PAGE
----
What are the biggest mistakes you see companies make when performing a disaster recovery test?
First and foremost, fewer than 50% of companies with plans test them at all. That is a huge mistake. If you go to the trouble of defining a continuity capability and provisioning your strategies with people and resources, you ought to test the result to make sure your theory of operation matches the reality of a disaster event. These days, with budget dollars in short supply, too many firms skip DR testing -- or postpone it into oblivion. Not a good idea.
When companies do test, something I am occasionally brought in to observe, the same sort of problems tend to arise. The short list includes:
- Failing to bring the right tapes or other recovery media to the test.
- Too many cooks: Management wants to show their support and attends the test, getting in the way and wasting precious time. If they want to be part of the test, give them a clipboard and make them observe and take notes.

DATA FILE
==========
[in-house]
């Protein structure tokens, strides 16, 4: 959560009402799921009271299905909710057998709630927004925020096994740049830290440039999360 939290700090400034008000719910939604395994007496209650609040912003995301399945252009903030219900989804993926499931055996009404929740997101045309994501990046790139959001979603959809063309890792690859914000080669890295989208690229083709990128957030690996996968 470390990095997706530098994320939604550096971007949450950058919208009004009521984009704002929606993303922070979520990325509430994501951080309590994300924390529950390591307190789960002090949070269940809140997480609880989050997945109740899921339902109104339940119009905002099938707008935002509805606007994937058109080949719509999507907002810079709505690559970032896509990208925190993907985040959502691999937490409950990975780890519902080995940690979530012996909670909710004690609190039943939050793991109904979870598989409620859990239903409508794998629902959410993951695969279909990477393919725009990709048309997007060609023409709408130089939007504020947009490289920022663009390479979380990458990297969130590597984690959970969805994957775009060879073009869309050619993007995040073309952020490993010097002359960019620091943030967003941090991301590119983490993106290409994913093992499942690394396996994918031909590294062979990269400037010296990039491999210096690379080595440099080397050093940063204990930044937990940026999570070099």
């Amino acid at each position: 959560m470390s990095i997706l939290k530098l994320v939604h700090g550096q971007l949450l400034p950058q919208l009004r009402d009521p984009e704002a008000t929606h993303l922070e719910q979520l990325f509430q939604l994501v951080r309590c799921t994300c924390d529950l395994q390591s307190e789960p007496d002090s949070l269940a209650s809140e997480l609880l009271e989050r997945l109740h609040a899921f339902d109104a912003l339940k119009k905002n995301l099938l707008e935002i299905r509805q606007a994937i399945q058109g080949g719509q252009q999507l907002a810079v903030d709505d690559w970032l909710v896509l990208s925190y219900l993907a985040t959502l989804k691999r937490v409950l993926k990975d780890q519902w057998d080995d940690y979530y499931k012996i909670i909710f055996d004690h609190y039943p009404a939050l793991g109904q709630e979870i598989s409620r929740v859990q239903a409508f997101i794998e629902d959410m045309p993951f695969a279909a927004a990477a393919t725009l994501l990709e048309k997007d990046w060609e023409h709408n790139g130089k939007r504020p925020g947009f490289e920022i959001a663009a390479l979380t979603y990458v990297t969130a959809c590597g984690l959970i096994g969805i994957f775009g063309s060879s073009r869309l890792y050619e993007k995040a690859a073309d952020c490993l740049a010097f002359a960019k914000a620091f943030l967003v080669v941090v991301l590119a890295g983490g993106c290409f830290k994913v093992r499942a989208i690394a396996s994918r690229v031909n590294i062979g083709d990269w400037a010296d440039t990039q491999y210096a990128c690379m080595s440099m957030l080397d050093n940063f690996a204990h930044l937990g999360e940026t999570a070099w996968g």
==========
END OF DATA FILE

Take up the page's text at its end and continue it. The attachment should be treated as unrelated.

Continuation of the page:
- Lack of standards for test data collection: Taking notes on random scraps of paper makes correlating notes with tested activities and producing summary reports a difficult process.
- Failure to perform post-mortem interviews with test teams while the experience is still fresh in their minds. That's where you obtain some of the best data for procedure refinement.
Tendency to shape results to confirm or validate planning, ignoring failures: There is no such thing as a failed test. Testing produces information that can and should be used to improve procedures so that recovery activity can be accomplished within the specified timeframe. Yet, many planners try to hide "failures" to prevent management from losing faith in the project.
This was first published in July 2013